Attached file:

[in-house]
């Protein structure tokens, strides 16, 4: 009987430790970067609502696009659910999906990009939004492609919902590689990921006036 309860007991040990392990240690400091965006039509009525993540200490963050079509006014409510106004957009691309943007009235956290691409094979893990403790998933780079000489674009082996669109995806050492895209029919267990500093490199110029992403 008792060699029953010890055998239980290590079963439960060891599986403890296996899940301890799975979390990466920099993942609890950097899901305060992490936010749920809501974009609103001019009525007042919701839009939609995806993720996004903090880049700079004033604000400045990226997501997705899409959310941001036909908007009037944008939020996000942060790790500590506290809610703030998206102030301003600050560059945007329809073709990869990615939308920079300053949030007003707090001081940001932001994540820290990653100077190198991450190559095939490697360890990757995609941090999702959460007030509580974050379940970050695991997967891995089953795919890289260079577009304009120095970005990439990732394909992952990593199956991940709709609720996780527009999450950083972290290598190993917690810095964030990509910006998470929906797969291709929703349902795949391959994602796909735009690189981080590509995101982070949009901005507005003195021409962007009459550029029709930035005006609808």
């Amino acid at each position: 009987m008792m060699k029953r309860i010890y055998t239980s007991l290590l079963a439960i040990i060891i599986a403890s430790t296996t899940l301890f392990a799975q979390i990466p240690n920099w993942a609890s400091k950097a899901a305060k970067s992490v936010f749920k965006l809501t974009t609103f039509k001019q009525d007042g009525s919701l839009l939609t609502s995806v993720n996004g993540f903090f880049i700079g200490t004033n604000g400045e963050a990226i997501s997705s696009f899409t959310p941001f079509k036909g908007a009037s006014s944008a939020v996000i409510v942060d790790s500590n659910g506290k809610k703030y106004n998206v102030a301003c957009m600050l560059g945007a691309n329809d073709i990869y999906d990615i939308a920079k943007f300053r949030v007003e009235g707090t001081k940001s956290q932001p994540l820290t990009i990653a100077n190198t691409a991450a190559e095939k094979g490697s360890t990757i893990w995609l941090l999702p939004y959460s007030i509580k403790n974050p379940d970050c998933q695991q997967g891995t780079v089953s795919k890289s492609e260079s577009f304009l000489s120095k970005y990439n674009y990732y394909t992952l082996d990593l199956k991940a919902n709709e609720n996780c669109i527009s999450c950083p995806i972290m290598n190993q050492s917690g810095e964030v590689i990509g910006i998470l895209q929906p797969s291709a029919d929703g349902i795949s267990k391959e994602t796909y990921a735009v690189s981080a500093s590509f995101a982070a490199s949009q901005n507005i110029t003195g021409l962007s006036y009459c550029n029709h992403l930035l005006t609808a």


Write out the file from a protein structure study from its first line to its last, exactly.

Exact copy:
[in-house]
């Protein structure tokens, strides 16, 4: 009987430790970067609502696009659910999906990009939004492609919902590689990921006036 309860007991040990392990240690400091965006039509009525993540200490963050079509006014409510106004957009691309943007009235956290691409094979893990403790998933780079000489674009082996669109995806050492895209029919267990500093490199110029992403 008792060699029953010890055998239980290590079963439960060891599986403890296996899940301890799975979390990466920099993942609890950097899901305060992490936010749920809501974009609103001019009525007042919701839009939609995806993720996004903090880049700079004033604000400045990226997501997705899409959310941001036909908007009037944008939020996000942060790790500590506290809610703030998206102030301003600050560059945007329809073709990869990615939308920079300053949030007003707090001081940001932001994540820290990653100077190198991450190559095939490697360890990757995609941090999702959460007030509580974050379940970050695991997967891995089953795919890289260079577009304009120095970005990439990732394909992952990593199956991940709709609720996780527009999450950083972290290598190993917690810095964030990509910006998470929906797969291709929703349902795949391959994602796909735009690189981080590509995101982070949009901005507005003195021409962007009459550029029709930035005006609808």
């Amino acid at each position: 009987m008792m060699k029953r309860i010890y055998t239980s007991l290590l079963a439960i040990i060891i599986a403890s430790t296996t899940l301890f392990a799975q979390i990466p240690n920099w993942a609890s400091k950097a899901a305060k970067s992490v936010f749920k965006l809501t974009t609103f039509k001019q009525d007042g009525s919701l839009l939609t609502s995806v993720n996004g993540f903090f880049i700079g200490t004033n604000g400045e963050a990226i997501s997705s696009f899409t959310p941001f079509k036909g908007a009037s006014s944008a939020v996000i409510v942060d790790s500590n659910g506290k809610k703030y106004n998206v102030a301003c957009m600050l560059g945007a691309n329809d073709i990869y999906d990615i939308a920079k943007f300053r949030v007003e009235g707090t001081k940001s956290q932001p994540l820290t990009i990653a100077n190198t691409a991450a190559e095939k094979g490697s360890t990757i893990w995609l941090l999702p939004y959460s007030i509580k403790n974050p379940d970050c998933q695991q997967g891995t780079v089953s795919k890289s492609e260079s577009f304009l000489s120095k970005y990439n674009y990732y394909t992952l082996d990593l199956k991940a919902n709709e609720n996780c669109i527009s999450c950083p995806i972290m290598n190993q050492s917690g810095e964030v590689i990509g910006i998470l895209q929906p797969s291709a029919d929703g349902i795949s267990k391959e994602t796909y990921a735009v690189s981080a500093s590509f995101a982070a490199s949009q901005n507005i110029t003195g021409l962007s006036y009459c550029n029709h992403l930035l005006t609808a």